Wednesday, September 15, 2004

WSOP Thoughts

I was sitting and thinking about the latest WSOP episodes aired on ESPN and about how certain pros were so visibly put off when other players would either call or raise their big bets.

We first saw when Men the Master left visibly upset at having his all-in bet with A,A get called by someone on a flush draw holding K,Q hearts.

Then we saw Annie Duke upset when someone with AQ called her all-in bluff when she herself only had KQ.

Twice we saw Josh Arieh wonder aloud at how someone could call his big raises with hands he considered to be substandard, Henry D's A,J and David Williams' 5,5.

What's going on?

Well, for one, new players are entering the game and they have a whole new outlook on how to play. Some of these veterans of NLHE are going to be forced to change up their game and add the possibility of being called to their decision analysis.

I believe that these veteran pros are making these bets so they can safely eliminate a subset of hands from their analysis. If their bets are called, they are then mistakenly eliminating certain hands their opponent could be holding which could cause them to lose the hand.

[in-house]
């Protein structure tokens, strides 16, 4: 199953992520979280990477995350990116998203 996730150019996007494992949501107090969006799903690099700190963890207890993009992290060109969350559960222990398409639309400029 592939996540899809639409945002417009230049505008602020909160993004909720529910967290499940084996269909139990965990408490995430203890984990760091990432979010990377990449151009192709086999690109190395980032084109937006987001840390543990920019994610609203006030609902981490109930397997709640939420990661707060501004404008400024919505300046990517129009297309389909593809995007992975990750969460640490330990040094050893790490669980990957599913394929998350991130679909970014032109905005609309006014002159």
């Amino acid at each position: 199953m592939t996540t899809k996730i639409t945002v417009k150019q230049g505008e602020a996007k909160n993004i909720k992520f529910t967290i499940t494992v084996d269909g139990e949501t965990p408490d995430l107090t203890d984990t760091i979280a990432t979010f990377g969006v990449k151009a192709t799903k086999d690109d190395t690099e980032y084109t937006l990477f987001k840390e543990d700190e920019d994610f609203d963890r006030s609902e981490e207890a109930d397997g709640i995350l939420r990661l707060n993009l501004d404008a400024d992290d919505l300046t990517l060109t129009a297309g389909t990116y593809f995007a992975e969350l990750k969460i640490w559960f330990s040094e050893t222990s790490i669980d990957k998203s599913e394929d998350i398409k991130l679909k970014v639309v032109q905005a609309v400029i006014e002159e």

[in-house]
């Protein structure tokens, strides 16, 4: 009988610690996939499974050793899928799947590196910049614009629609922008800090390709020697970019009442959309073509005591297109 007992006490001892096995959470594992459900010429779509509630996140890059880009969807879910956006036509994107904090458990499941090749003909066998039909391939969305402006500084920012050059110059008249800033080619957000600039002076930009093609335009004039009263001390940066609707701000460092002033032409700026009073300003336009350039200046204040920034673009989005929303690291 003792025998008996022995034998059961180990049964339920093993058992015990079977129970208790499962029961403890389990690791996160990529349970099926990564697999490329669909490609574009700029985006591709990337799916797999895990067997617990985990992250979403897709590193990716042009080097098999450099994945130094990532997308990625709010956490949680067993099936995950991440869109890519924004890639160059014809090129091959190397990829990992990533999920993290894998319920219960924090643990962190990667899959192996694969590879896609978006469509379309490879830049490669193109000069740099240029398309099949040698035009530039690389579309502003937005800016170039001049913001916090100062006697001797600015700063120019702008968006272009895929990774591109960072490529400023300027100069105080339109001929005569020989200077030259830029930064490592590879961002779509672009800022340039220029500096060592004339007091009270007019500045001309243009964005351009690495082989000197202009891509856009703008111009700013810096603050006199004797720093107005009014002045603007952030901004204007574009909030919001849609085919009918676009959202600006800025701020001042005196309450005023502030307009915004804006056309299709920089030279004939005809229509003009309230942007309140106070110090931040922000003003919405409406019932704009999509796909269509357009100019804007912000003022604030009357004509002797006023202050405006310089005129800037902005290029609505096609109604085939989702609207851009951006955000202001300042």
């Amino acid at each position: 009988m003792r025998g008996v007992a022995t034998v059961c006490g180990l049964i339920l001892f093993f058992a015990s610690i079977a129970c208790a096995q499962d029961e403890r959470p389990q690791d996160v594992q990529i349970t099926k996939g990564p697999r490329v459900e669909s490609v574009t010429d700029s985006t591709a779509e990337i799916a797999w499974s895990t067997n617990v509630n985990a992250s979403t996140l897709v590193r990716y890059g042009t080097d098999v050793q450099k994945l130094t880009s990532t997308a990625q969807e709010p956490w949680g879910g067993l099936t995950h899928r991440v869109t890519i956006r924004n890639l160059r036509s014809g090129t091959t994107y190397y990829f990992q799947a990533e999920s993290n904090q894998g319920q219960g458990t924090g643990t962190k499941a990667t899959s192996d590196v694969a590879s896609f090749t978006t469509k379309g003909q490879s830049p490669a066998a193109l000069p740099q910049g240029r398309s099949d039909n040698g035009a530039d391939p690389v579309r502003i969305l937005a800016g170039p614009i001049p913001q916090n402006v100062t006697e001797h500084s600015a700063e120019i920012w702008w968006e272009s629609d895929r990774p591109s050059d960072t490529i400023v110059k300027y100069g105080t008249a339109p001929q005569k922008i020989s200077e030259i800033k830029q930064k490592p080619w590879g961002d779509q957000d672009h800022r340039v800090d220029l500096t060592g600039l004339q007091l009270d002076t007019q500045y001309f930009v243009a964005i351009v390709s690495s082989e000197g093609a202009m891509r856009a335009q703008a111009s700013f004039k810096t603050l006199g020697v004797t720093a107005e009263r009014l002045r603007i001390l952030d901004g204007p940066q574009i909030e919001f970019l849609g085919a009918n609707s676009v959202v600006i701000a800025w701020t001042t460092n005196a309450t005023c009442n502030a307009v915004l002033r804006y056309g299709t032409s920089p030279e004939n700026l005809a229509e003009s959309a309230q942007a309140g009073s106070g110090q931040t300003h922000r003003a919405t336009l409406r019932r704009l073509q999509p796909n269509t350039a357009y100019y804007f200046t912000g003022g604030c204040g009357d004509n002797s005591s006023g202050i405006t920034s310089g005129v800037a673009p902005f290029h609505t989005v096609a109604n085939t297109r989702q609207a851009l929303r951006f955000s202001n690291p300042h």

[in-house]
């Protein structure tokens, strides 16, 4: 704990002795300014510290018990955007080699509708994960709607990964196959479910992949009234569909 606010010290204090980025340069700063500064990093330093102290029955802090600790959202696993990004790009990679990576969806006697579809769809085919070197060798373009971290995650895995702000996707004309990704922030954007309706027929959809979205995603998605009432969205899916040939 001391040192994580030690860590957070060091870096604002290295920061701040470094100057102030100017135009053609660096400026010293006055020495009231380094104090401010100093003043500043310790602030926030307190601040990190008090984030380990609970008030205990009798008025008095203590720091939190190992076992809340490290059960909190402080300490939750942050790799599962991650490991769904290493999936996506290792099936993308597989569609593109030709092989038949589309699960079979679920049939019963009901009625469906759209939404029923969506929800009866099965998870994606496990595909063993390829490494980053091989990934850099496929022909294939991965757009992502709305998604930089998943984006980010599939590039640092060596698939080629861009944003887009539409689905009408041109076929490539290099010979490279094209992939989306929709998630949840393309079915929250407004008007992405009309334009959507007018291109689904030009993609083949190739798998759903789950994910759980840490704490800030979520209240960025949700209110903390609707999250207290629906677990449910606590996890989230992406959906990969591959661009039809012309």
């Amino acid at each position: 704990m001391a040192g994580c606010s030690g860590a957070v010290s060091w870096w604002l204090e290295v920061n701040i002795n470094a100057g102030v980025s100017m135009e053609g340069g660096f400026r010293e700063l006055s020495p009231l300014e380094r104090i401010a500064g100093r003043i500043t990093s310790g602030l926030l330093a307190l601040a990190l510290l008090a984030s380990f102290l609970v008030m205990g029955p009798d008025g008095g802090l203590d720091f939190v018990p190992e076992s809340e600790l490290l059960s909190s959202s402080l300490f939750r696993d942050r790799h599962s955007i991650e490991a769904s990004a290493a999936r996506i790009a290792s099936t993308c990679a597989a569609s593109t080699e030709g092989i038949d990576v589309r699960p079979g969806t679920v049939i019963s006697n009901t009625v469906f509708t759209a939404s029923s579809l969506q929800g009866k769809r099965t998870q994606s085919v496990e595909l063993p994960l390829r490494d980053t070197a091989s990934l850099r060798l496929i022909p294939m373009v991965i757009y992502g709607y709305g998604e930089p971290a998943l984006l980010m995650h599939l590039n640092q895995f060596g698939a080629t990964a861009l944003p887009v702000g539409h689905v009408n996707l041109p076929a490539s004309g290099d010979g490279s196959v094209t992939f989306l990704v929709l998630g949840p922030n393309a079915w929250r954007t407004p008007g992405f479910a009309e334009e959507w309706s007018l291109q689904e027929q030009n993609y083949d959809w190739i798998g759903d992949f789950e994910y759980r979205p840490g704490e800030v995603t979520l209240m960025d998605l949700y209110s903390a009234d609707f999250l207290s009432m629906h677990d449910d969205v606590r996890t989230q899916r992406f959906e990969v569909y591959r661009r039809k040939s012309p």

In the example of the 5,5 David Williams had, when a 5 flopped on the board, Arieh probably thought there was no way he could have been holding that hand and bet accordingly. Then when Williams showed 5,5, Arieh walked back to the rail wondering how someone could call his T500,000 bet with that.

Well, it appears that from now on, players are going to have to account for the fact that many people are willing to call down bigger bets with lesser quality hands. If the pros don't adjust to this, they are going to potentially lose a bit more often as some of these hands hit the flop.

Perhaps those of us who play online frequently are used to this behavior and have had time to adjust. Personally, I'm never surprised anymore when the 3rd suited card hits the board on the river and someone makes their flush holding 2,7 suited. In fact, I saw it last night beat K,K in a no-limit ring game. Is this bad play? Perhaps, but there are more and more players who are playing these hands so you better account for it somehow in your play.

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